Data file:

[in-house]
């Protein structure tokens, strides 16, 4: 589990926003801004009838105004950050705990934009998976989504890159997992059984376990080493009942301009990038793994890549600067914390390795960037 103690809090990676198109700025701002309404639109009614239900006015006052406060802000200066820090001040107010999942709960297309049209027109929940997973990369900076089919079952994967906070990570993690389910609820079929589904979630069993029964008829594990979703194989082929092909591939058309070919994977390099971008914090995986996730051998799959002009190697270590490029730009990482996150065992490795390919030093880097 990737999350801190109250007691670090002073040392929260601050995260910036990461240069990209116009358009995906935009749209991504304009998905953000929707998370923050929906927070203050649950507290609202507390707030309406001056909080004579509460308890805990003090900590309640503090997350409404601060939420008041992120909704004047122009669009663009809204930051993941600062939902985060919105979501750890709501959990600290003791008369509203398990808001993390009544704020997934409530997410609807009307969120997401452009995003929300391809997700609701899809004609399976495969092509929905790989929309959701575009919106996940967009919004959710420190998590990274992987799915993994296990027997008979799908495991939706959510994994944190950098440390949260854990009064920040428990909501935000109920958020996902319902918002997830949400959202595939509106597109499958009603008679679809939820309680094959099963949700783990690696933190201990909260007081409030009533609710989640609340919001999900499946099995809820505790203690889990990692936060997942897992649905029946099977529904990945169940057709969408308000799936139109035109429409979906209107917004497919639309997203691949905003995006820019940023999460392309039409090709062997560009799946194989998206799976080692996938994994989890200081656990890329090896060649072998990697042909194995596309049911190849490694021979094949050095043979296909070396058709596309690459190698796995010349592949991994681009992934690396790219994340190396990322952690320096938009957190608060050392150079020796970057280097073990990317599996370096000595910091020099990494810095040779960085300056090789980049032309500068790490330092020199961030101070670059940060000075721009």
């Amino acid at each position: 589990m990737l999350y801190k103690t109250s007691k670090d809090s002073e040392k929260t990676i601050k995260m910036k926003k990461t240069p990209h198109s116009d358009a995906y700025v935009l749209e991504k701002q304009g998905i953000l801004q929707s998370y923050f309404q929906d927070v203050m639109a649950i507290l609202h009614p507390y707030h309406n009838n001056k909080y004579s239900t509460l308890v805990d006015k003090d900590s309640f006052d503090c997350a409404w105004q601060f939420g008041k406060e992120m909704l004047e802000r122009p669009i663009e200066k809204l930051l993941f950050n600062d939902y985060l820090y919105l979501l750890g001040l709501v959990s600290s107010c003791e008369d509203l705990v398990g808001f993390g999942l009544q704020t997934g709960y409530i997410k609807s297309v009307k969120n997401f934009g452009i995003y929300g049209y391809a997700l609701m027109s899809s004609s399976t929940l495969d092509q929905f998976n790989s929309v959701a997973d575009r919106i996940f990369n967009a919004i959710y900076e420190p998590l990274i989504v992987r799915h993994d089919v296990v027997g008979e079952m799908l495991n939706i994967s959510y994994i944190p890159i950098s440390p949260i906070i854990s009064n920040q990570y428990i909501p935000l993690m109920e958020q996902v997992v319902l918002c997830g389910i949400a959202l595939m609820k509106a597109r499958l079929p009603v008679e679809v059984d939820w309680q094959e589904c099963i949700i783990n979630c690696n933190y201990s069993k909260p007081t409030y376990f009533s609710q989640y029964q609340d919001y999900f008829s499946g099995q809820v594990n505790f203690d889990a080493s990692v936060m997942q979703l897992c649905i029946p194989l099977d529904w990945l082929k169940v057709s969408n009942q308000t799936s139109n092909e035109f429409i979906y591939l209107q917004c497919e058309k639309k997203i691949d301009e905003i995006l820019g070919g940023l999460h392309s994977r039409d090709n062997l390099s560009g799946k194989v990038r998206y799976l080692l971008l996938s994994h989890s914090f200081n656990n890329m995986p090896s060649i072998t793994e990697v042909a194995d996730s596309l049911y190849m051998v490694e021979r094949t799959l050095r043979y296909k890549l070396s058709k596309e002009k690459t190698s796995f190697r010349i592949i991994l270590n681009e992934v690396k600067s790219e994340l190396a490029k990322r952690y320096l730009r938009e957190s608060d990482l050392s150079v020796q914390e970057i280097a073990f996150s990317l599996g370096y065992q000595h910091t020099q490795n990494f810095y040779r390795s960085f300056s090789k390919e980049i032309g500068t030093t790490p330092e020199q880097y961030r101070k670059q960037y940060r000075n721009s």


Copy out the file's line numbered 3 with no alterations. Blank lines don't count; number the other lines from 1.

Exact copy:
């Amino acid at each position: 589990m990737l999350y801190k103690t109250s007691k670090d809090s002073e040392k929260t990676i601050k995260m910036k926003k990461t240069p990209h198109s116009d358009a995906y700025v935009l749209e991504k701002q304009g998905i953000l801004q929707s998370y923050f309404q929906d927070v203050m639109a649950i507290l609202h009614p507390y707030h309406n009838n001056k909080y004579s239900t509460l308890v805990d006015k003090d900590s309640f006052d503090c997350a409404w105004q601060f939420g008041k406060e992120m909704l004047e802000r122009p669009i663009e200066k809204l930051l993941f950050n600062d939902y985060l820090y919105l979501l750890g001040l709501v959990s600290s107010c003791e008369d509203l705990v398990g808001f993390g999942l009544q704020t997934g709960y409530i997410k609807s297309v009307k969120n997401f934009g452009i995003y929300g049209y391809a997700l609701m027109s899809s004609s399976t929940l495969d092509q929905f998976n790989s929309v959701a997973d575009r919106i996940f990369n967009a919004i959710y900076e420190p998590l990274i989504v992987r799915h993994d089919v296990v027997g008979e079952m799908l495991n939706i994967s959510y994994i944190p890159i950098s440390p949260i906070i854990s009064n920040q990570y428990i909501p935000l993690m109920e958020q996902v997992v319902l918002c997830g389910i949400a959202l595939m609820k509106a597109r499958l079929p009603v008679e679809v059984d939820w309680q094959e589904c099963i949700i783990n979630c690696n933190y201990s069993k909260p007081t409030y376990f009533s609710q989640y029964q609340d919001y999900f008829s499946g099995q809820v594990n505790f203690d889990a080493s990692v936060m997942q979703l897992c649905i029946p194989l099977d529904w990945l082929k169940v057709s969408n009942q308000t799936s139109n092909e035109f429409i979906y591939l209107q917004c497919e058309k639309k997203i691949d301009e905003i995006l820019g070919g940023l999460h392309s994977r039409d090709n062997l390099s560009g799946k194989v990038r998206y799976l080692l971008l996938s994994h989890s914090f200081n656990n890329m995986p090896s060649i072998t793994e990697v042909a194995d996730s596309l049911y190849m051998v490694e021979r094949t799959l050095r043979y296909k890549l070396s058709k596309e002009k690459t190698s796995f190697r010349i592949i991994l270590n681009e992934v690396k600067s790219e994340l190396a490029k990322r952690y320096l730009r938009e957190s608060d990482l050392s150079v020796q914390e970057i280097a073990f996150s990317l599996g370096y065992q000595h910091t020099q490795n990494f810095y040779r390795s960085f300056s090789k390919e980049i032309g500068t030093t790490p330092e020199q880097y961030r101070k670059q960037y940060r000075n721009s």